You may have seen headlines suggesting that there’s a new cure for baldness in town. Sorry to say, but we’re not quite there just yet. A new study, however, does give us some insight into how hair growth is both interrupted and encouraged, and reveals that synthetic sandalwood, of all things, might play a role.
Even weirder, it appears that olfactory receptors – those that primarily deal with smell – also factor into things too. So, scientifically speaking, what the hell is going on here?
Writing in Nature Communications, a team from the University of Manchester and Monasterium Laboratory’s Skin and Hair Research Solutions explain that olfactory receptors aren’t just found in the nose. They are expressed by a wide range of cells throughout the body, and perform functions unrelated to smell.
One receptor, OR2AT4, has been previously shown to boost the production of cells, named keratinocytes, in the skin. These cells manufacture keratin, a strong, fiber-like protein that forms a major structural component of, among other things, hair.
This receptor can be found in cells around hair follicles on the skin. Could this, perhaps, be influenced in some way to stimulate hair growth?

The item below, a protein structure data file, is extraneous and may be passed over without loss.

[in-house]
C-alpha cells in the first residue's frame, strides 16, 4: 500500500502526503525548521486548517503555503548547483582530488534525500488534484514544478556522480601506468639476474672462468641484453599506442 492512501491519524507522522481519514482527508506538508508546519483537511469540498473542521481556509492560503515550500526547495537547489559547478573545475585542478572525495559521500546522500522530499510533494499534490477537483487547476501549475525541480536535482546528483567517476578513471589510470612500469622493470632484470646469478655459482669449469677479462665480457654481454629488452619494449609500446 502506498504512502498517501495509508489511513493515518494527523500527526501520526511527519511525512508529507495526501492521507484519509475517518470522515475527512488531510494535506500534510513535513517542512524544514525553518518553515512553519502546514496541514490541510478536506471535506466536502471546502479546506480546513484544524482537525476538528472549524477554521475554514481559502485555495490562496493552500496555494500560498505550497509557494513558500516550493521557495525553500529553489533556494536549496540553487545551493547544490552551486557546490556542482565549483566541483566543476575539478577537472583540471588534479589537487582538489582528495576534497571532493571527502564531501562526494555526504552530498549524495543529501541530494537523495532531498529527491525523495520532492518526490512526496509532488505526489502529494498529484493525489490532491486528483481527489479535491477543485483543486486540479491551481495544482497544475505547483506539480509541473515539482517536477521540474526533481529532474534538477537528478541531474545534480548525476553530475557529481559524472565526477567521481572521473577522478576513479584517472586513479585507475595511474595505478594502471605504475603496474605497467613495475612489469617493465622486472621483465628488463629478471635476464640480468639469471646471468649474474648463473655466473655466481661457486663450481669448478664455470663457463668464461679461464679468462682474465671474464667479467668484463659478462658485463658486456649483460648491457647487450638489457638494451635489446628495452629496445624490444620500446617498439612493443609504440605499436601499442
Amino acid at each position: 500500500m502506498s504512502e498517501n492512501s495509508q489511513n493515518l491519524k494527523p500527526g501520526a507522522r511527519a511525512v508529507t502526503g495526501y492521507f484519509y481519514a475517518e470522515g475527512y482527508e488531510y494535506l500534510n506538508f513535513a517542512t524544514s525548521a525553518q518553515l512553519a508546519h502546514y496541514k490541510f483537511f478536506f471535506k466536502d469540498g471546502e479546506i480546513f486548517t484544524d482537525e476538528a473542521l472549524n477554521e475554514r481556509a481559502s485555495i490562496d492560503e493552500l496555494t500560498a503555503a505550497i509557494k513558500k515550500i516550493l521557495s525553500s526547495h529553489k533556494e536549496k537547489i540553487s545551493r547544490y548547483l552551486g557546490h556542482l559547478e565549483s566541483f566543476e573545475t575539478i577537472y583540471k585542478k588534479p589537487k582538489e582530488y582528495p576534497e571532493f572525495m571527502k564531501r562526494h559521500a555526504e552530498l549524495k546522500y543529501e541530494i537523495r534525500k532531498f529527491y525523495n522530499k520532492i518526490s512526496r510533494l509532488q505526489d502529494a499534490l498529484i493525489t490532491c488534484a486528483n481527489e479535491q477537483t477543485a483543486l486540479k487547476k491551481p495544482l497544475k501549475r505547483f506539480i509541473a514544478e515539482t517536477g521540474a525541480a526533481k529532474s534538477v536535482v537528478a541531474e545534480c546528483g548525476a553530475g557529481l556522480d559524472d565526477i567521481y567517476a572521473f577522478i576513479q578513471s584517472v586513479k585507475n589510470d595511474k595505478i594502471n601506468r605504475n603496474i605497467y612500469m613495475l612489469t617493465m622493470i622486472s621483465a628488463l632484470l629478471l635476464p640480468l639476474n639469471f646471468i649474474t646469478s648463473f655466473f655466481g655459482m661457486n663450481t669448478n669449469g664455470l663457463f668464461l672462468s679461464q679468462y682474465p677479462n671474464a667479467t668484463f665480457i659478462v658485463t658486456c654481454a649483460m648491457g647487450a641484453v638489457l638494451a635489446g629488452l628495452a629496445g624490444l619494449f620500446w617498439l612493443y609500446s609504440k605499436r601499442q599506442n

In order to find out, the team looked at human scalp sample donations. Don’t worry, people weren’t just willingly removing bits of their head; as spotted by New Scientist, they had undergone facelift surgeries and had leftover scalp bits they no longer needed.
Then, for six days, they immersed them in a solution containing synthetic sandalwood.
Now, sandalwood is sourced from a specific genus of tree, but synthetic variations are often used in fragrances and perfumes. The team noticed that its chemical structure meant that it was likely to attach itself to the OR2AT4 receptor.
In fact, Sandalore, the brand name for the synthetic, is the specific chemical that activates OR2AT4 in order to produce a biological response. Natural sandalwood doesn’t have the same effect. So what does it do?